How to convince your CFO to invest in financial audit readiness

Financial audit season is finally over. However, like many folks in the accounting world, your audit has likely exposed some issues in your accounting. To help you conduct a failproof audit next year and convince your CFO to open up the budget so you can get your house in order, we’ve put together a sample email you can send that outlines the reasons for the requested investment, the amount, and the expected outcomes. Feel free to adjust this template as needed to convince your boss!


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Subject: Post-Audit Action Plan and Recommendations


In light of the recent audit completed by [INSERT NAME OF AUDIT FIRM] and the complexities we encountered, our team, in conjunction with the auditors, has outlined ten recommendations that will significantly improve our audit preparedness for the coming year and beyond.

1. Unified Revenue Recognition Policy: Establish a consistent and uniform policy for revenue recognition that aligns with accounting standards and is suitable for all our lines of business.

2. Consolidation of Data Sources: Implement a comprehensive system that connects data from our different operational systems and payment providers.

3. Detailed Transaction Tracking: Upgrade our accounting system to capture detailed, transaction-level data.

4. Thorough Documentation: Enforce a company-wide policy to maintain thorough documentation for every transaction.

5. Regular Reconciliation: Reconcile our financial records regularly with the underlying transaction data.

6. Consistent Inventory Accounting: Standardize a method for valuing inventory across all product lines.

7. Standardized Depreciation Methods: Apply a standard depreciation method for all fixed assets.

8. Uniform Expense Recognition: Implement consistent policies for recognizing expenses, particularly those related to fixed assets.

9. Consolidated Intercompany Transaction Handling:  Standardize intercompany transaction handling to eliminate inconsistencies.

10. Pre-Audit Review: Review the financial records before the audit to proactively identify and rectify potential issues.

As you can appreciate, these recommendations come with certain costs attached. The initial implementation, mainly the system upgrades and consolidation of data sources, could cost around $200,000-$300,000. There will also be ongoing costs related to training, maintenance, and periodic system updates, which we estimate at around $50,000 per year.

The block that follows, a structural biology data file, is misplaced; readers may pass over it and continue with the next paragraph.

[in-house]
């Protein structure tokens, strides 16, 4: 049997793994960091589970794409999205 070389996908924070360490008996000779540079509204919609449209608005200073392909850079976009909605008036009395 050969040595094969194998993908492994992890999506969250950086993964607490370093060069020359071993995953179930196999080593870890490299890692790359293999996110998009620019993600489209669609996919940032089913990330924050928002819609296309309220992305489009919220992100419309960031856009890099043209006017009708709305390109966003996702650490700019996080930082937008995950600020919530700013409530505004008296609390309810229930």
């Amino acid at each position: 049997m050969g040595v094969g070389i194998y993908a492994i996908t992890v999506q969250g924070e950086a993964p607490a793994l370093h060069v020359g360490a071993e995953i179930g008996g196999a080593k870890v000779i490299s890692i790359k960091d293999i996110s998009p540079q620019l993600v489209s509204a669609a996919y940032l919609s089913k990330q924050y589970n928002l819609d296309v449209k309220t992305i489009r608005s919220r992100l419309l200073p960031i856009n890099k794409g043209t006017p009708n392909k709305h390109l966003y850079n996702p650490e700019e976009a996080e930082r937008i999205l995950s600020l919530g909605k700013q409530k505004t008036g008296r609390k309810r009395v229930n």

However, significant savings and benefits will offset these costs in the future. Improving our audit preparedness can save over $600,000 annually in audit fees. Not only will this result in more efficient audits, but it’ll also reduce our accounting team’s burden and overtime costs during the audit period.

Moreover, by ensuring our financial records meet the highest standards of accuracy and transparency, we’ll be better positioned to pass increasingly rigorous audits as we seek additional investments for growth. The improved financial management will also enhance our credibility with investors, lenders, and other stakeholders, accelerating our growth plans.

Besides ‌audit-related benefits, the proposed changes will provide valuable insights into our business operations. The detailed, transaction-level data will allow us to track and analyze revenue and expenses more precisely and quickly, leading to better-informed, more timely decision-making. It’ll also facilitate improved budgeting and forecasting, tighter control over costs, and more effective working capital management.

We look forward to your feedback and approval of these recommendations so we can proceed.



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